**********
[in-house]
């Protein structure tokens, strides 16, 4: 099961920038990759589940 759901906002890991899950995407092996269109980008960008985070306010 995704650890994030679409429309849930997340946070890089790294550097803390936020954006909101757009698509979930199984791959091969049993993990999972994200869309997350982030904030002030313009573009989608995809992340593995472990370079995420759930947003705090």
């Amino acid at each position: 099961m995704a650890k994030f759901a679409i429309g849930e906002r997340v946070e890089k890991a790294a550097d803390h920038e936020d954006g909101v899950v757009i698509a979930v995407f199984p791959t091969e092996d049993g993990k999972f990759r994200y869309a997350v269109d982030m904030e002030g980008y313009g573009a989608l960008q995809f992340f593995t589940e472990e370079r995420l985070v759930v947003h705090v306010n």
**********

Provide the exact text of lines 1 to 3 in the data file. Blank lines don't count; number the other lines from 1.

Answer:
[in-house]
């Protein structure tokens, strides 16, 4: 099961920038990759589940 759901906002890991899950995407092996269109980008960008985070306010 995704650890994030679409429309849930997340946070890089790294550097803390936020954006909101757009698509979930199984791959091969049993993990999972994200869309997350982030904030002030313009573009989608995809992340593995472990370079995420759930947003705090």
């Amino acid at each position: 099961m995704a650890k994030f759901a679409i429309g849930e906002r997340v946070e890089k890991a790294a550097d803390h920038e936020d954006g909101v899950v757009i698509a979930v995407f199984p791959t091969e092996d049993g993990k999972f990759r994200y869309a997350v269109d982030m904030e002030g980008y313009g573009a989608l960008q995809f992340f593995t589940e472990e370079r995420l985070v759930v947003h705090v306010n």